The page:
- Disney will "thoroughly review the situation," a spokesman says
- "Black-market guides" cost $130 an hour, the New York Post reported
- Many are incensed by the idea, but some readers defend the alleged practice
- Researcher says the wealthy found it a cheaper, better way to skip lines
Disney World is looking into reports that some wealthy visitors are hiring disabled people to pretend to be family members so that they can skip lines.
"It is unacceptable to abuse accommodations that were designed for guests with disabilities," spokesman Bryan Malenius told CNN Wednesday. "We are thoroughly reviewing the situation and will take appropriate steps to deter this type of activity."
Reports of the alleged practice sparked fury on social media, with some people calling the actions "crazy," "awful," and "despicable."
But others defended the idea, arguing it's a way to help some disabled people make good money.
The debate began with an article in the New York Post.
"The black-market Disney guides run $130 an hour, or $1,040 for an eight-hour day," the report said.
Social researcher Wednesday Martin "caught wind of the underground network" while working on a book about practices among New York City's Park Avenue elite, the Post reported.
"It really is happening," Martin told CNN's "Starting Point" Wednesday.
"I live among the privileged and powerful parents of New York City," she said, "and once in a while I come across a practice that's really surprising."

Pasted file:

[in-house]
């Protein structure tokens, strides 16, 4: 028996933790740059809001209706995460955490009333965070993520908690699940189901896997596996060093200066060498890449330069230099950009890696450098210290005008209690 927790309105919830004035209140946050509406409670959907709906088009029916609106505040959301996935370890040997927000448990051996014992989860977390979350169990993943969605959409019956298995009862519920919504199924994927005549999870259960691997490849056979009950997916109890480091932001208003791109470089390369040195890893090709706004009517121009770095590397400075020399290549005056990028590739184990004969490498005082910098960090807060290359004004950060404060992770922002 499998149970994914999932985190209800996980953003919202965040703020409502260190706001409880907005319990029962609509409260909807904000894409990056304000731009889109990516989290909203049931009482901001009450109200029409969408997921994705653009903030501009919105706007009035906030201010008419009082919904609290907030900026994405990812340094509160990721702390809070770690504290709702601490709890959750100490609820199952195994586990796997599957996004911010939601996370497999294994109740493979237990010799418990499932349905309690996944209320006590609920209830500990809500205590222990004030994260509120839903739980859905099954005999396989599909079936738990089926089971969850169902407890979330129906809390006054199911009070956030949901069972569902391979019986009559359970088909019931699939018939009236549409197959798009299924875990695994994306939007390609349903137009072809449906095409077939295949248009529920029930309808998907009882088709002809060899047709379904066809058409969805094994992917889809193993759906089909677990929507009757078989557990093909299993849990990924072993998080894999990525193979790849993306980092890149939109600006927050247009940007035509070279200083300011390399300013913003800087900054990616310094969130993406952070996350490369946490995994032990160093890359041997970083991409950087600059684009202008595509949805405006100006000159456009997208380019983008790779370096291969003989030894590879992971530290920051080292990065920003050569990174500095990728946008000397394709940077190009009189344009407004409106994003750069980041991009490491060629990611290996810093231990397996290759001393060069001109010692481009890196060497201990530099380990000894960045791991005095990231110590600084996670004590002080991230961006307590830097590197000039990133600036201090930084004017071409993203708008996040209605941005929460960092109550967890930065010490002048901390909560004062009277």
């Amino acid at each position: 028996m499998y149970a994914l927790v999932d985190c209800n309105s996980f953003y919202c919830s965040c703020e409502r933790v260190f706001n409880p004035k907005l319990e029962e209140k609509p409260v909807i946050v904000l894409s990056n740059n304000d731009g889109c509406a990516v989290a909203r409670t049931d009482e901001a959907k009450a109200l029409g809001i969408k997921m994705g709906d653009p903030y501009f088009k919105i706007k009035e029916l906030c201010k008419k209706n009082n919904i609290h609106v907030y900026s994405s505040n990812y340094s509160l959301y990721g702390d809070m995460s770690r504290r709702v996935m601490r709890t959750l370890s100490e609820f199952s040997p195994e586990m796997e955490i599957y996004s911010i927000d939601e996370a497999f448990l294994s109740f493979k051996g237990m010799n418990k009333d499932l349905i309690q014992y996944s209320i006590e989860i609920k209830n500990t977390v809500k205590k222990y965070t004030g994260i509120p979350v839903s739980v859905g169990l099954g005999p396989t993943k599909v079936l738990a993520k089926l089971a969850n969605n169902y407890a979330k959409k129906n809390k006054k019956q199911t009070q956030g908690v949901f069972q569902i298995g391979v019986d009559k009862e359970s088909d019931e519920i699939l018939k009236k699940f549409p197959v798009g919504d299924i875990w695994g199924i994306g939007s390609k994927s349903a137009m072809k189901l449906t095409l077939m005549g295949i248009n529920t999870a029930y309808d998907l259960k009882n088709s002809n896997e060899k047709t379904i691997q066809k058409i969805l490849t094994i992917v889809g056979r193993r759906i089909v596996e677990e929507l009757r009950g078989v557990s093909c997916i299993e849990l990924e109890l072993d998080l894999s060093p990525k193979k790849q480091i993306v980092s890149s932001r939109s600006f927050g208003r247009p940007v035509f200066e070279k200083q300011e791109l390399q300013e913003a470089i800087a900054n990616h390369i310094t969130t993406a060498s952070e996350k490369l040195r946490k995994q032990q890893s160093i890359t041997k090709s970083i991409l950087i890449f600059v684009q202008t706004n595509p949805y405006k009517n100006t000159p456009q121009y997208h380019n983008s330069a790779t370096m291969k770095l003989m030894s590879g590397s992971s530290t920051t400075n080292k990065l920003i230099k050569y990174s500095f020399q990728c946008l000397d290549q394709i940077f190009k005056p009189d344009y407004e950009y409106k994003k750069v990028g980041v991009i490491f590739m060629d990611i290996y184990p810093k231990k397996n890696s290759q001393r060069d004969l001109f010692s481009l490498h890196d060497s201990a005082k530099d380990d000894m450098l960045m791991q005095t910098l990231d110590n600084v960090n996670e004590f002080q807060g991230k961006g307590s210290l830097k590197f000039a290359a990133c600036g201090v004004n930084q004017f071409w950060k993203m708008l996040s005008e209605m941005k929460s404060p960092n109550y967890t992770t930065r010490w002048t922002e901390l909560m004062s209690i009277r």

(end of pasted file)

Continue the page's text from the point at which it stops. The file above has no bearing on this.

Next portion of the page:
She added, "It's not my job to judge."
Disney for the '1%'
The Post anonymously quoted one mother as saying, "My daughter waited one minute to get on 'It's a Small World' -- the other kids had to wait 2 1/2 hours. You can't go to Disney without a tour concierge. This is how the 1% does Disney."
The woman said she hired a company called Dream Tours, the Post reported.
The Florida company did not respond immediately to CNN's requests for comment. But it posted a note on its website saying, "Due to inaccurate press and slander, Dream Tours is not offering VIP tours at this time. Our focus has primarily always been providing magical vacations for adults with special needs and helping their dreams to come true."
Ryan Clement runs Dream Tours, and Jacie Christiano is assistant director, according to the website. The Post reported that Christiano served as a tour guide for the mother whom the paper quoted anonymously. Clement told the Post that Christiano has an auto-immune disorder and uses a scooter on the job, the report said.
Disney offers official ways to avoid long lines
It's unclear how often the alleged practice may have actually taken place.
The theme park offers VIP tours and FastPass service allowing people to avoid long lines.
Martin said the wealthy people she spoke with found that hiring a disabled guide can cost less and allow people to skip straight to the front of lines.
Disney World has also been rolling out bracelets designed in part to inform visitors when it's their turn to come to a ride.
Anger erupts, but some defend the idea
People took to social media to express outrage at the idea of wealthy able-bodied people using money to take advantage of a benefit preserved for the disabled.
"This has blood shooting from my eyes this morning," Twitter user Kaneshow wrote.
"Wow, I can't even..." wrote Allison Cole.
And Twitter user Ruth summed up her take in two words: "Con artists!"
But others had a different view.
"At least they are sharing the wealth and providing the less fortunate with over $1000 a day to go to Disney World," one of the first comments on this CNN.com story said, from user "blindliberal."
And jessied44 wrote, "$1040 for a day spent having fun -- not a bad job. Pretending they are part of the family isn't a good example for the children, but providing work for someone who is disabled isn't a bad thing to do."